Tsunami science has evolved significantly since the occurrence of two of the most destructive natural disasters in recent times: the 26 December 2004 Sumatra tsunami that killed about 230,000 people along the coasts of 14 countries in the Indian Ocean and the 11 March 2011 Tohoku (Great East Japan) tsunami that killed almost 20,000 people and destroyed the Fukushima Daiichi nuclear power plant. As a result of these and many other destructive tsunamis that have occurred over just the last decade, scientists from around the world have come together to engage in tsunami research. The global community of researchers has also expanded by discipline, adapting advances in other sciences to study all aspects of tsunami hydrodynamics, detection, generation, and probability of occurrence. The papers presented in this first of two topical volumes of Pure and Applied Geophysics reflect the state of tsunami science during this time. Nine papers examine various aspects of tsunami hazard and risk assessment. Five papers present new methods for tsunami warning and detection and six other papers describe new methods for understanding tsunami hydrodynamics. The final five papers of the volume describe tsunamis generated by non-seismic sources and important case studies. Collectively, this volume highlights contemporary trends in global tsunami science, both fundamental and applied toward hazard assessment and mitigation. The volume is of interest to scientists and practitioners involved in all aspects of tsunamis from source processes to coastal impacts. Postgraduate students in geophysics, oceanography and coastal engineering - as well as students in the broader geosciences, civil and environmental engineering - will also find the book to be a valuable resource, as it combines recent case studies with advances in tsunami science and natural hazards mitigation.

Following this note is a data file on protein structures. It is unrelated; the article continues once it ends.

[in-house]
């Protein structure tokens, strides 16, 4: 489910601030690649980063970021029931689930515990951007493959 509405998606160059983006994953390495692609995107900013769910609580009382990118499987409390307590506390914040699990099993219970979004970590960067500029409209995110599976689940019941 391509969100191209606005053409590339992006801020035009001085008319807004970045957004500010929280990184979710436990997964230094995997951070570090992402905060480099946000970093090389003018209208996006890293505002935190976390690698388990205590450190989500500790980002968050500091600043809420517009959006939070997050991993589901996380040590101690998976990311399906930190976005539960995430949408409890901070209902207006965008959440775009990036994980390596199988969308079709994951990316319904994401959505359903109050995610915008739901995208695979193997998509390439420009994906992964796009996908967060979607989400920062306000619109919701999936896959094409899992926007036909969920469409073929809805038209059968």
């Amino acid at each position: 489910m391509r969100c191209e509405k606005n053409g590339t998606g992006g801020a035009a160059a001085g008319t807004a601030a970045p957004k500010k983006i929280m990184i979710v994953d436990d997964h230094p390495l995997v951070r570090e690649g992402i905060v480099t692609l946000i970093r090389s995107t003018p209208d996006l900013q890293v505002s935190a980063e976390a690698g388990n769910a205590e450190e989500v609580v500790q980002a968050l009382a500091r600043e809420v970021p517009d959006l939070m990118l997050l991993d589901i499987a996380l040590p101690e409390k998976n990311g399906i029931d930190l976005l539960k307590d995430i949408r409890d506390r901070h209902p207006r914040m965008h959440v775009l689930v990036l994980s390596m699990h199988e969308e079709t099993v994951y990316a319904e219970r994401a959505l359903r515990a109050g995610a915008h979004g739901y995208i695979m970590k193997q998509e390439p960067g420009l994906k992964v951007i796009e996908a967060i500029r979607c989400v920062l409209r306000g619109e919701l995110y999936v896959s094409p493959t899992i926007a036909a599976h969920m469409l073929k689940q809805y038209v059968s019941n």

Number of pages: 539
Weight: 1144 g
Dimensions: 260 x 193 mm
Edition: 1st ed. 2017
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